It’s common for a vehicle owner whose car is written off or stolen to feel that the replacement value offered by their insurer is inadequate. Many vehicle owners are unaware of an often overlooked but vital piece of information: the value assigned to your vehicle.
This seemingly small detail can be the decisive factor that determines whether you are adequately insured, or unwittingly underinsured.
The latest South African Police Service quarterly crime statistics, for the second quarter of the year, notes that 5,119 cars were hijacked between 1 January and 31 March 2023. This equates to 57 cars being stolen in the country every day.
Many vehicle owners find themselves facing the harsh reality of inadequate coverage when this kind of incident happens.
Three key vehicle values
- It pays to know the difference between three vehicle values: trade-in, retail, and market value when insuring your vehicle.
- The trade-in (or ‘book’) value is the amount a car dealership pays you when you trade a car in. It’s the lowest value for which you can insure your vehicle.
- The retail value is the amount a car dealership would get for your vehicle if they were to sell it. Insuring for retail value should allow you to replace your car with one of similar value without having to pay in.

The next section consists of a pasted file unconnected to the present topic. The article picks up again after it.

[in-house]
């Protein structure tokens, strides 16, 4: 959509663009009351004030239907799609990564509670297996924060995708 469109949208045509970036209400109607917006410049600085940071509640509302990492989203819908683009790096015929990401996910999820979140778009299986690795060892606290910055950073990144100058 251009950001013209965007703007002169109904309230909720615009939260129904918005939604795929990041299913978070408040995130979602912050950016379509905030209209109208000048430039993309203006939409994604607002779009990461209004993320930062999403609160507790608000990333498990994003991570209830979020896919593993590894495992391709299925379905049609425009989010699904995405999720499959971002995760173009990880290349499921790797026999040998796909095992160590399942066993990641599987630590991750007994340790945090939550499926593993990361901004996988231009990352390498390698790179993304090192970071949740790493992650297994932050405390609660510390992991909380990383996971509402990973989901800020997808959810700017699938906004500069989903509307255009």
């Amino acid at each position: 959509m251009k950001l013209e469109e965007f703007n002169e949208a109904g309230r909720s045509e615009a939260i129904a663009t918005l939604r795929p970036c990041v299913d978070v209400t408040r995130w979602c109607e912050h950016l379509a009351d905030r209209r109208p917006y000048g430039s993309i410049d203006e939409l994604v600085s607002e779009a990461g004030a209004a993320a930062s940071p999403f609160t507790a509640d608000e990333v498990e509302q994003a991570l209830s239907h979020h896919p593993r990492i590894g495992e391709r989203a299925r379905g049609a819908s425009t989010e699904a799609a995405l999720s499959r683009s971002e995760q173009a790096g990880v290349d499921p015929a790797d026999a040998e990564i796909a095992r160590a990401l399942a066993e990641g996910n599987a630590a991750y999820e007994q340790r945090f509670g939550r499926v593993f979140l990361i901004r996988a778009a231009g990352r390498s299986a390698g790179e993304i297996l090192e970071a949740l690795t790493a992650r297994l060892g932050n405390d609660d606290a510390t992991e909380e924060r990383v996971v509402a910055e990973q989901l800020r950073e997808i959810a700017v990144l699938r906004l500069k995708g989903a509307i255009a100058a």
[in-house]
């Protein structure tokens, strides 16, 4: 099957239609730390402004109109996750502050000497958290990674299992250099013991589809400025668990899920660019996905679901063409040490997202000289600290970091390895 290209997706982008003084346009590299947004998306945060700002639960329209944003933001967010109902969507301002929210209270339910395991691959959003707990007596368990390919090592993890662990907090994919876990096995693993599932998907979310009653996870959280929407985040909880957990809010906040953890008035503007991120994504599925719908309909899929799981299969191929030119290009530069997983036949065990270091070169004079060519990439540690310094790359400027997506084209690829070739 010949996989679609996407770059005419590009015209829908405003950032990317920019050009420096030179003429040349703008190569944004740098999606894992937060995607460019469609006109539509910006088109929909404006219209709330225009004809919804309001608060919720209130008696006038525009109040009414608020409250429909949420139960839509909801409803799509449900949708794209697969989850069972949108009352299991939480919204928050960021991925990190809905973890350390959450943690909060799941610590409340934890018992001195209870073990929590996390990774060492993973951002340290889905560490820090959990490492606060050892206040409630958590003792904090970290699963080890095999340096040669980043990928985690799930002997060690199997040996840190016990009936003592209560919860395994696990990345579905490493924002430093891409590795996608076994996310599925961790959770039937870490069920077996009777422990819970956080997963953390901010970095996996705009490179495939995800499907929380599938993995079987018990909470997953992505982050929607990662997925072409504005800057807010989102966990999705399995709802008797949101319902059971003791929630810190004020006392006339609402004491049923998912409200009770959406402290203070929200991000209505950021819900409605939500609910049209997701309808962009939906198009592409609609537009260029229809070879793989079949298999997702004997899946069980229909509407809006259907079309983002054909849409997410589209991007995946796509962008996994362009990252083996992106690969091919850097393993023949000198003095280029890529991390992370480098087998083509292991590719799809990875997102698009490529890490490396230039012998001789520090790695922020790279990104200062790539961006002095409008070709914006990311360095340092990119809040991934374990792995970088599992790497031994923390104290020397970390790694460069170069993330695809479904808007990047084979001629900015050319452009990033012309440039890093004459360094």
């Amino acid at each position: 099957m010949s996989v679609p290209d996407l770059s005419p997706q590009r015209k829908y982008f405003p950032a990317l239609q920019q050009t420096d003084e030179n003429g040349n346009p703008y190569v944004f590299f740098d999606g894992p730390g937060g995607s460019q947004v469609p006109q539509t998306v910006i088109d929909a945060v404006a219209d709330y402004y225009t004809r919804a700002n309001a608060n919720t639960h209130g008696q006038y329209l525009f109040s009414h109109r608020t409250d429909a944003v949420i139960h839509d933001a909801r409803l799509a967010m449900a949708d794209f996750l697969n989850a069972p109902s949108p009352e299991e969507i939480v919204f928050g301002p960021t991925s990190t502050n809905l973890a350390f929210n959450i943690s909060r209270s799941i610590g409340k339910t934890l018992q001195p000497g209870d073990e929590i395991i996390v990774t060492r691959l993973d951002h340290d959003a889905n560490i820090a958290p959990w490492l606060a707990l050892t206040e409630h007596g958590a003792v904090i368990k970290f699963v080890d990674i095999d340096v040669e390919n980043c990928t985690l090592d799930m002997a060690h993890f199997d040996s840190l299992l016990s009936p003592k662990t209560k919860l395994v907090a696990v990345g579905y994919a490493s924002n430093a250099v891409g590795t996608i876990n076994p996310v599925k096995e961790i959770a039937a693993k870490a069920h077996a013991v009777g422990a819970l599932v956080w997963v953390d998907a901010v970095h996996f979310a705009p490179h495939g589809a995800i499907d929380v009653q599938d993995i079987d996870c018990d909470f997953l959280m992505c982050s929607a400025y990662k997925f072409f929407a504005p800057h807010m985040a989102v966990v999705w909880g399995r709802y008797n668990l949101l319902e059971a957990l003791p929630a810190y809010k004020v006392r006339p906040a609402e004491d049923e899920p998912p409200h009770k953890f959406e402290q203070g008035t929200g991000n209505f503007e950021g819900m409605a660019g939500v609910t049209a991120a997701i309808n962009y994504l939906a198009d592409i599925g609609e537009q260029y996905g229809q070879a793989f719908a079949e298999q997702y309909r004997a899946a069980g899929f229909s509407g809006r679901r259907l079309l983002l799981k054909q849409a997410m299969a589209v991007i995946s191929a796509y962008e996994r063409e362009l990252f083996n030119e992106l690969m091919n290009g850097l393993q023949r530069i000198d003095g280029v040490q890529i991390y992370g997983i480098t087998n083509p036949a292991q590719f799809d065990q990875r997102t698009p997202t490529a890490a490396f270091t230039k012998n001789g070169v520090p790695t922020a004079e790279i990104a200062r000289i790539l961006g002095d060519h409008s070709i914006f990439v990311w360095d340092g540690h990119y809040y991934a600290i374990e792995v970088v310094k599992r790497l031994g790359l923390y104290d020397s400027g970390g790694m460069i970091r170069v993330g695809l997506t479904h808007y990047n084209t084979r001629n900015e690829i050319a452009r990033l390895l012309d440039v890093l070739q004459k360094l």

- The market value is the price agreed upon by a willing buyer and seller, but in the case of car insurance, it is usually defined as the average, or midpoint, between the trade and the retail value.
Market value & Retail value
Many insurers will insure for market value, which looks attractive to the customer because premiums are lower. The downside is that you may be underinsured, which puts you in a vulnerable position, especially if your car is stolen or written off while it’s still under financing.
While other insurance companies recommend that you insure your vehicle for retail value, but take out credit shortfall insurance to cover the gap between what you owe the finance house and the value for which the car is insured.
Credit shortfall usually covers the full difference between your insurance payout and the outstanding balance on your loan, including any applicable residual or balloon payment. It’s important to ensure you explicitly increase your level of cover by specifying any additions to your car, such as leather seats, LED headlights, or a roof rack, as these items are usually not part of the default value.
Vehicle valuations fluctuate
Market value fluctuates, and your vehicle could be underinsured or overinsured because of this. For example, you may have bought a vehicle for R2m in October last year and insured it for R2m, but you could easily buy a vehicle of the same make and model for R1.4m this year.
It’s recommended that you ask your insurer what the current value of the vehicle is, and consider whether you’re happy to drive the car if there’s a gap between what you’d pay for it and the value for which it’s insured.
Most of us don’t overthink car insurance when we drive a new vehicle off the dealership floor. However, the repercussions of undervaluing your prized wheels can hit hard. Rather inform yourself about the true worth of your vehicle and adjust your insurance coverage if necessary. You don’t want to be left grappling with hefty expenses and regret.
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